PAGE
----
Making a claim under the new Interim Adjudication Regime

6 février 2020 | Michael McCluskey, Trenton D. Johnson

( Disponible en anglais seulement )

As of October 1, 2019, the Interim Adjudication regime has come into effect. Given that a few months have now passed since implementation, an important question needs to be asked: how does the process actually work?

ADR Chambers, and specifically the Ontario Dispute Adjudication for Construction Contracts (“ODACC”), was named as the Authorized Nominating Authority to oversee the adjudication process for construction disputes.

Once a party has decided to bring a claim under the Interim Adjudication regime, the party must first go to ODACC’s website (odacc.ca). The website provides information on the process itself and serves as the training portal for prospective adjudicators seeking certification.  Prior to completing the claim form and initiating the process, all claimants must create an account with ODACC. The emphasis on online claims is consistent with the overall theme of the regime, which is aimed at providing a quick and cost-effective alternative to traditional litigation. The Notice of Adjudication claim form may be completed online, and claimants are asked to provide information about the parties and the nature of the dispute. Again, simplicity of procedure is given precedence as the description of the dispute is limited to 250 words.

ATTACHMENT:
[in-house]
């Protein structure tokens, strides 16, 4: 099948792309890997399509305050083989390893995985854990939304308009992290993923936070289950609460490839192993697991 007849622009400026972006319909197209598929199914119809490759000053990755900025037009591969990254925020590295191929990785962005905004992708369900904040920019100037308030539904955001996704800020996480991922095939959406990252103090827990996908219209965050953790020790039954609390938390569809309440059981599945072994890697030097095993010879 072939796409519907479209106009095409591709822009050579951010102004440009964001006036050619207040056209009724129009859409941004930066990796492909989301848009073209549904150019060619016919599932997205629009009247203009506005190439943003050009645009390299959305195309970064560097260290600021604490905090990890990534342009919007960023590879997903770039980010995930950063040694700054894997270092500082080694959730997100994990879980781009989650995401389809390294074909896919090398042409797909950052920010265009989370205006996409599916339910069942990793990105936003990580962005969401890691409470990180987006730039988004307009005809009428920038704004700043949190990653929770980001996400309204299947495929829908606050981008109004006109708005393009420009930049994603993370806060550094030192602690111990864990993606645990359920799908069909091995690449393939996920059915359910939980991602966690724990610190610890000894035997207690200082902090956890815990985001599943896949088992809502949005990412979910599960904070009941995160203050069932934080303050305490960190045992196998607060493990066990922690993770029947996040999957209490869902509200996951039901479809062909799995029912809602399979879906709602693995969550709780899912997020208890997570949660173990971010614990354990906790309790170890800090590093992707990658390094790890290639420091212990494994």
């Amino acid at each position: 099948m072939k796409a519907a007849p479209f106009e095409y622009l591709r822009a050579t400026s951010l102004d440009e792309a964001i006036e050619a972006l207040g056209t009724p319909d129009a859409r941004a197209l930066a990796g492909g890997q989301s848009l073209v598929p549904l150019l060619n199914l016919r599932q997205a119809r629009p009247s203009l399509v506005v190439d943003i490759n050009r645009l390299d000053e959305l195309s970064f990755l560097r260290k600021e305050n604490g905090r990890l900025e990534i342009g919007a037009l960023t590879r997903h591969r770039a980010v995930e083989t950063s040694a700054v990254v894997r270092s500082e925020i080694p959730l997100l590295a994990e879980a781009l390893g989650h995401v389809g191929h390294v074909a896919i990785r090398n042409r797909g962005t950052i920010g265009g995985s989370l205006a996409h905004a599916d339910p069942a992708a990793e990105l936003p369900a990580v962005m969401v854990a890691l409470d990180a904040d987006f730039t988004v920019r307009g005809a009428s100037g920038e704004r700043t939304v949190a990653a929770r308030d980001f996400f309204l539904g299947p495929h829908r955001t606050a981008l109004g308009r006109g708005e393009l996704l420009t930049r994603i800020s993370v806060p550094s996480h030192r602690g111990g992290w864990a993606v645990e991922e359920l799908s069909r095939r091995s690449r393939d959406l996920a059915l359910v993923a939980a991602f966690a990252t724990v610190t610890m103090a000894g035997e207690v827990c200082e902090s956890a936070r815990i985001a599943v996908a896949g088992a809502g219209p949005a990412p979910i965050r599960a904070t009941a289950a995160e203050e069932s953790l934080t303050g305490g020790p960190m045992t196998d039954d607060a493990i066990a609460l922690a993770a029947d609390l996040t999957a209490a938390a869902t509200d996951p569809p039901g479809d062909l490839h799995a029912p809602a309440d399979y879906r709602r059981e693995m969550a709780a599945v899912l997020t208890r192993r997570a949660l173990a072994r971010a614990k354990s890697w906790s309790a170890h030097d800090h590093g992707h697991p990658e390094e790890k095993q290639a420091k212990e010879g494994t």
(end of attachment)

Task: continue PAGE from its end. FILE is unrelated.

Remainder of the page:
Following the submission of a claim on ODACC’s website, ODACC sends a notification email to the Respondent advising them of the claim.  The Respondent prepares their response, and an adjudicator is selected. The adjudicator will determine which “type” of hearing is appropriate for each particular dispute. The adjudicator will select one of four pre-designed adjudication processes based on the value of the relief sought by the claimant. The major differences between the four pre-designed processes is how evidence will be presented, how much evidence can be exchanged and the cost of the hearing. For example, the simplest process is limited to only two pages of written argument and costs $800 (plus HST) in adjudicator fees. The most “complicated” of the four pre-designed processes limits parties to 10 pages of written argument, 25 pages of supporting evidence and 30 minutes of oral argument to be conducted by teleconference or video conference with a fee of $3,000 (plus HST). Adjudicators also have the power to create a custom process, should it be necessary. In any event, even at its most complicated, the process is very simplified in comparison to traditional litigation. Time will tell whether this simplified adjudication regime will allow parties a fair opportunity to effectively communicate their position.

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